What to keep? What to trash?

Published 12:00 am Saturday, July 6, 2002

Several years ago I was managing editor of the Times-West Virginian in Fairmont, W.Va. One day one of our reporters, who happened to be into genealogy, overheard some folks around the county commission office talking about some records being destroyed.

The records had been housed in an old city-owned building that had been targeted for destruction. Poking around, she learned that someone had asked one of the commissioners what they should do with the stuff that was in the building. Knowing that the records had been stored there for decades upon decades and that nobody he knew of had every looked at them, the commissioner told them to haul it to the dump.

It turns out the records included deeds, marriage licenses, and tax records that dated back to the early 19th-century.


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Naturally, we ran a story with a big, sensational headline that a treasure trove of records had been discarded.

The outcry was unbelievable. We logged some 250 e-mails the first week alone from genealogy enthusiasts throughout the world from people who had seen the story on the Internet.

&uot;Appalling,&uot; &uot;shameful&uot; and &uot;tragic&uot; were the words that seemed to keep popping up.

The commissioner was defiant in the face of the criticism, saying it was just a bunch of old junk and that nobody ever looked at it anyway, etc. What a moron. His flippant attitude just brought down the genealogical wrath that much more..

&uot;Appalling,&uot; &uot;shameful&uot; and &uot;tragic&uot; quickly turned to &uot;arrogance,&uot; &uot;ignorance&uot; and &uot;recall.&uot;

This incident was brought to mind recently during our cleanup/move here at the News-Herald. We were in much the same situation: A decrepit building with mounds of old papers and boxes laying around that in the two years I’ve been here I’ve never seen anyone glance at.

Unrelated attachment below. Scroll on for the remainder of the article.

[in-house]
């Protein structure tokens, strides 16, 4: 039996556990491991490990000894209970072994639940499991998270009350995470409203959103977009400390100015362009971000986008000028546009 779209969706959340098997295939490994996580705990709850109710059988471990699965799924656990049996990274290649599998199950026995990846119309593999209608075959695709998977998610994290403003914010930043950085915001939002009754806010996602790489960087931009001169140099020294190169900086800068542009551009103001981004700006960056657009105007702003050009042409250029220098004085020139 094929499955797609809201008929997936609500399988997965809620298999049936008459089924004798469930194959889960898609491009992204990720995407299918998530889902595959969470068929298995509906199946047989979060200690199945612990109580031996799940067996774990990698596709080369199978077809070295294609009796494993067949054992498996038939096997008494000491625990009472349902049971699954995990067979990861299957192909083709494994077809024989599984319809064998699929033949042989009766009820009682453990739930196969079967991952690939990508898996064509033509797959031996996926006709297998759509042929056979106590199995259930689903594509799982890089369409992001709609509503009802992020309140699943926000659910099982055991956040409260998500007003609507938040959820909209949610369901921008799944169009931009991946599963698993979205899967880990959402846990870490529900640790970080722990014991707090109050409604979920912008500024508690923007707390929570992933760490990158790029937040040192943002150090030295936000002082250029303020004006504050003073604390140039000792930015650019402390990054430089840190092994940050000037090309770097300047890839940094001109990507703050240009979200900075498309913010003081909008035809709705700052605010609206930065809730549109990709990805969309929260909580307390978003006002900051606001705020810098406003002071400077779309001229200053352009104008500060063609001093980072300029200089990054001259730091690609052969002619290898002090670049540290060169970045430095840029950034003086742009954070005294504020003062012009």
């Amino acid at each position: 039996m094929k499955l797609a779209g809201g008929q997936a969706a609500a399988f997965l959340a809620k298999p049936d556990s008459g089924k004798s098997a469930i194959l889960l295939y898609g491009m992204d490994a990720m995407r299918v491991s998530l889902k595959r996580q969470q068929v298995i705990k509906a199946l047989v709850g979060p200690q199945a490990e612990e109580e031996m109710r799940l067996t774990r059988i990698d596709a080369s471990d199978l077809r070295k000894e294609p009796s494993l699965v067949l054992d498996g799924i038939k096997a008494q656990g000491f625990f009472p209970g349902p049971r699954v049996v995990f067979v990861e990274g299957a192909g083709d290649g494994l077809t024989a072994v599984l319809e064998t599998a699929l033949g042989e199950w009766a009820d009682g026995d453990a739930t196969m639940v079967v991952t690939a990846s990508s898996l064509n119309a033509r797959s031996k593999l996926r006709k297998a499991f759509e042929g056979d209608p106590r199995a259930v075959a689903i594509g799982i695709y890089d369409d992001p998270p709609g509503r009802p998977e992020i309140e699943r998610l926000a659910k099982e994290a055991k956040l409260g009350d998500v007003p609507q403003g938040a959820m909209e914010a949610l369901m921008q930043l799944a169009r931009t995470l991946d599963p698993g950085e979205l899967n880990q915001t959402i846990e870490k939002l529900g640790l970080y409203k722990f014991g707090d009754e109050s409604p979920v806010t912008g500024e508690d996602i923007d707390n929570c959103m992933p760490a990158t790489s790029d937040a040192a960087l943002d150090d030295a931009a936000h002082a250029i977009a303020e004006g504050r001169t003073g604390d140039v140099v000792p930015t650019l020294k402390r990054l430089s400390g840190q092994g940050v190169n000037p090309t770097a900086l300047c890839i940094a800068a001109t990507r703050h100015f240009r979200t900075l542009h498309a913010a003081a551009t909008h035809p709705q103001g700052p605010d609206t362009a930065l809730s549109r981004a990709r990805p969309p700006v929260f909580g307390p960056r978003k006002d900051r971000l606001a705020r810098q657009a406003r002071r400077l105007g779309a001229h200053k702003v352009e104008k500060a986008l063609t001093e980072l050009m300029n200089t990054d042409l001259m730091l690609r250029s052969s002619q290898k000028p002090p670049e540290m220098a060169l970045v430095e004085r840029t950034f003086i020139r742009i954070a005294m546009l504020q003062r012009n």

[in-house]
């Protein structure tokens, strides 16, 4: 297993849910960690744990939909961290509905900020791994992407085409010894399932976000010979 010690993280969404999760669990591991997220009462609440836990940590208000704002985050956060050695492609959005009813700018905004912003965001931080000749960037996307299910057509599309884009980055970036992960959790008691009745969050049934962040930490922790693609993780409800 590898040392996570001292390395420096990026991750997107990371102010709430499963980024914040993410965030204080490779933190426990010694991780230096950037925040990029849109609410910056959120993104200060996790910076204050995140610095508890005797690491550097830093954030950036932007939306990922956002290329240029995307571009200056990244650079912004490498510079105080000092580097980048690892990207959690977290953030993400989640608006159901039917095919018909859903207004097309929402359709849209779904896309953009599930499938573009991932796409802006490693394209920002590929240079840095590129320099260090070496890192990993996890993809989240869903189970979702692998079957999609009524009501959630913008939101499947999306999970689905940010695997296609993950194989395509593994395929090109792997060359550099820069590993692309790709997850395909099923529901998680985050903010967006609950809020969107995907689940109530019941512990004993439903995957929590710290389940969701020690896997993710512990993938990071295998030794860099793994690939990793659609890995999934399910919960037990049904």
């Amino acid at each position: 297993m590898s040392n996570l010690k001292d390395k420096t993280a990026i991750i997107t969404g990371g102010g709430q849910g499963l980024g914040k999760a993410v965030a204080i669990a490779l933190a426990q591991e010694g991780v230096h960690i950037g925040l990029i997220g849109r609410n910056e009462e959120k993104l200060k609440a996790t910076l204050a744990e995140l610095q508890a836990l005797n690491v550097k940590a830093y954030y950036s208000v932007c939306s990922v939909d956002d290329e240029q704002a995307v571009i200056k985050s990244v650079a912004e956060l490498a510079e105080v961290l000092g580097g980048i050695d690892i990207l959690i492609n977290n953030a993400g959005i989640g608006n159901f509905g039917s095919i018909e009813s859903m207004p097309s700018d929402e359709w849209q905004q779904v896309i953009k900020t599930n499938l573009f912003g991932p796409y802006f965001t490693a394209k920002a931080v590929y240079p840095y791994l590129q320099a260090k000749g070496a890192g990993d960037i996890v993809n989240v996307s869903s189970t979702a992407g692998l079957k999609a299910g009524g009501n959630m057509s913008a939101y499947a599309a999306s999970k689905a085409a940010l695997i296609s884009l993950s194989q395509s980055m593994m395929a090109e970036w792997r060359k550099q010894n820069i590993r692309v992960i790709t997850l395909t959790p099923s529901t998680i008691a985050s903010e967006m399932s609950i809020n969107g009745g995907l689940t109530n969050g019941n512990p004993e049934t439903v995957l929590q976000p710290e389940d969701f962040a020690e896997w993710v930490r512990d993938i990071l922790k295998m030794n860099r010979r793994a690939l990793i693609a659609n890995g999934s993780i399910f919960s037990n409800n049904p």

Cleaning up half a century of packratism was a big job, and when you throw continuing to publish a daily newspaper into the mix, it was gargantuan. I decided early on that I had no time to go through boxes. &uot;Just get it the heck out of here,&uot; was what I told they guys who were assisting us.

Not a smart thing to do.

Among the things discarded was an old &uot;Employee of the Year&uot; plaque and several old press association awards that mostly former, but some current employees, had won.

&uot;We need to have a sense of history around this place,&uot; one of our employees said indignantly.

&uot;We’ve got Harvey,&uot; I said, referring to photographer Harvey White who’s about as old as dirt. &uot;I’m not throwing him out.&uot;

Mistake number two – being flippant.

Apparently, I didn’t learn anything from Fairmont.

Unlike Harvey, most of what was put in the dumpster was completely useless. However, there were some things discarded that we still used and had to replace and some to which long-time employees had a sentimental attachment. I should have considered their feelings before acting. I was guilty of being unsympathetic and needlessly caused some good people heartache.

While I regret that, at least we’ve now got a clean, considerably less cluttered, place to work that I want to have photographed so I can show my bosses. Now, if I could only find Harvey.

Andy Prutsok is editor and publisher of the News-Herald.